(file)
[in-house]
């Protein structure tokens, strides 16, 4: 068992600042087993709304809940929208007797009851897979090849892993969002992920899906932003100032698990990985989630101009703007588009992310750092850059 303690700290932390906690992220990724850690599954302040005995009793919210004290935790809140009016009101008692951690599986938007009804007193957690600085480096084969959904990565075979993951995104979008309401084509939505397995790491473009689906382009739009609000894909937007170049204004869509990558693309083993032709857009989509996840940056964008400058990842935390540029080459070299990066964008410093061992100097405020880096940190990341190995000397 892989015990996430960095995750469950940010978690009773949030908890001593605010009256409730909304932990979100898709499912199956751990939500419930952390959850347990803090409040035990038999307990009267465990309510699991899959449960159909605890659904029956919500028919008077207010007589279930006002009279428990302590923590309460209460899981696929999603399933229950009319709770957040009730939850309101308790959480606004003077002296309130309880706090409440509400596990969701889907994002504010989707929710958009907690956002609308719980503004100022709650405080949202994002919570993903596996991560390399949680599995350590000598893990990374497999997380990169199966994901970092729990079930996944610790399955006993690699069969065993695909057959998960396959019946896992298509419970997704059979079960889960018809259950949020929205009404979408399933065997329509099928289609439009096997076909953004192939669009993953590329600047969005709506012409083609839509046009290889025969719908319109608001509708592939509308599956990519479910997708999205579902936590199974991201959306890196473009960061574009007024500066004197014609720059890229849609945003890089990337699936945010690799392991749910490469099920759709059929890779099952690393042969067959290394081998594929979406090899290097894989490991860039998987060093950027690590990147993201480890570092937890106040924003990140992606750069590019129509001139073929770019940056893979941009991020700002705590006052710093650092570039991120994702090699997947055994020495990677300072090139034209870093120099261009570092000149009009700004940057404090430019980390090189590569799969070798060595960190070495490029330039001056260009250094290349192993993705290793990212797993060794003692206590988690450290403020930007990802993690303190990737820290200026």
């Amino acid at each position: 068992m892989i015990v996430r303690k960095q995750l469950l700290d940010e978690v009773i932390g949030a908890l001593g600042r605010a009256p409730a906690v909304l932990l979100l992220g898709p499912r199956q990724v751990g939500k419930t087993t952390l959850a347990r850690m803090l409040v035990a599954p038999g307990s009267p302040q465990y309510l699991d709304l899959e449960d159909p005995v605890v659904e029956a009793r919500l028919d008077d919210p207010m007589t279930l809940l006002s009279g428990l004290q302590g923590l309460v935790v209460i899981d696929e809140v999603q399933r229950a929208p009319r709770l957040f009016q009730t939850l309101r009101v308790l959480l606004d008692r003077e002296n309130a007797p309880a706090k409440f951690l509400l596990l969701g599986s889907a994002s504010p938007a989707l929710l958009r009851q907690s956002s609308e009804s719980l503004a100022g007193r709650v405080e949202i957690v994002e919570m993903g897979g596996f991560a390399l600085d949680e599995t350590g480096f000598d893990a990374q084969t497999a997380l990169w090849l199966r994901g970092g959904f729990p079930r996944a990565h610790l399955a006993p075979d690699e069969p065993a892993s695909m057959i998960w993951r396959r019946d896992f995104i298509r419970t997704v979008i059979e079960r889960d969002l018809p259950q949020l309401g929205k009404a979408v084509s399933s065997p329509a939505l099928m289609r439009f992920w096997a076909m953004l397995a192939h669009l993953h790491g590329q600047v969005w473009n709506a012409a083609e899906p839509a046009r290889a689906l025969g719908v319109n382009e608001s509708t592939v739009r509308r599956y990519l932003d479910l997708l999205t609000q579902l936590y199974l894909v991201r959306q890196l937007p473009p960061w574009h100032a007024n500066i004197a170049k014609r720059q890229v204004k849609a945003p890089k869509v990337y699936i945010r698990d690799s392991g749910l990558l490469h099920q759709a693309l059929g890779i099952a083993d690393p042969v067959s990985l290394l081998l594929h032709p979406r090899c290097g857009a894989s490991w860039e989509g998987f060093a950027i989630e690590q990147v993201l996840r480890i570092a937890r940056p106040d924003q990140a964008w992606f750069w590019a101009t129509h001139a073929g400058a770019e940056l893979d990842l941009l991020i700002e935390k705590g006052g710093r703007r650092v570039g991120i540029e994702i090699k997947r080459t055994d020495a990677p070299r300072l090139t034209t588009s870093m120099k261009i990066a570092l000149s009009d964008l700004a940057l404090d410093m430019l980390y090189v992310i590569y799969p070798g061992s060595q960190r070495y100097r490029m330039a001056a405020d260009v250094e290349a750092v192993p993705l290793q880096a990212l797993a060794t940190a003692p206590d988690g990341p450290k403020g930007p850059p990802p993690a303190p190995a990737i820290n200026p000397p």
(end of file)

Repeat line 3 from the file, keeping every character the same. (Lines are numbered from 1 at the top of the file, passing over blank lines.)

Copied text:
């Amino acid at each position: 068992m892989i015990v996430r303690k960095q995750l469950l700290d940010e978690v009773i932390g949030a908890l001593g600042r605010a009256p409730a906690v909304l932990l979100l992220g898709p499912r199956q990724v751990g939500k419930t087993t952390l959850a347990r850690m803090l409040v035990a599954p038999g307990s009267p302040q465990y309510l699991d709304l899959e449960d159909p005995v605890v659904e029956a009793r919500l028919d008077d919210p207010m007589t279930l809940l006002s009279g428990l004290q302590g923590l309460v935790v209460i899981d696929e809140v999603q399933r229950a929208p009319r709770l957040f009016q009730t939850l309101r009101v308790l959480l606004d008692r003077e002296n309130a007797p309880a706090k409440f951690l509400l596990l969701g599986s889907a994002s504010p938007a989707l929710l958009r009851q907690s956002s609308e009804s719980l503004a100022g007193r709650v405080e949202i957690v994002e919570m993903g897979g596996f991560a390399l600085d949680e599995t350590g480096f000598d893990a990374q084969t497999a997380l990169w090849l199966r994901g970092g959904f729990p079930r996944a990565h610790l399955a006993p075979d690699e069969p065993a892993s695909m057959i998960w993951r396959r019946d896992f995104i298509r419970t997704v979008i059979e079960r889960d969002l018809p259950q949020l309401g929205k009404a979408v084509s399933s065997p329509a939505l099928m289609r439009f992920w096997a076909m953004l397995a192939h669009l993953h790491g590329q600047v969005w473009n709506a012409a083609e899906p839509a046009r290889a689906l025969g719908v319109n382009e608001s509708t592939v739009r509308r599956y990519l932003d479910l997708l999205t609000q579902l936590y199974l894909v991201r959306q890196l937007p473009p960061w574009h100032a007024n500066i004197a170049k014609r720059q890229v204004k849609a945003p890089k869509v990337y699936i945010r698990d690799s392991g749910l990558l490469h099920q759709a693309l059929g890779i099952a083993d690393p042969v067959s990985l290394l081998l594929h032709p979406r090899c290097g857009a894989s490991w860039e989509g998987f060093a950027i989630e690590q990147v993201l996840r480890i570092a937890r940056p106040d924003q990140a964008w992606f750069w590019a101009t129509h001139a073929g400058a770019e940056l893979d990842l941009l991020i700002e935390k705590g006052g710093r703007r650092v570039g991120i540029e994702i090699k997947r080459t055994d020495a990677p070299r300072l090139t034209t588009s870093m120099k261009i990066a570092l000149s009009d964008l700004a940057l404090d410093m430019l980390y090189v992310i590569y799969p070798g061992s060595q960190r070495y100097r490029m330039a001056a405020d260009v250094e290349a750092v192993p993705l290793q880096a990212l797993a060794t940190a003692p206590d988690g990341p450290k403020g930007p850059p990802p993690a303190p190995a990737i820290n200026p000397p």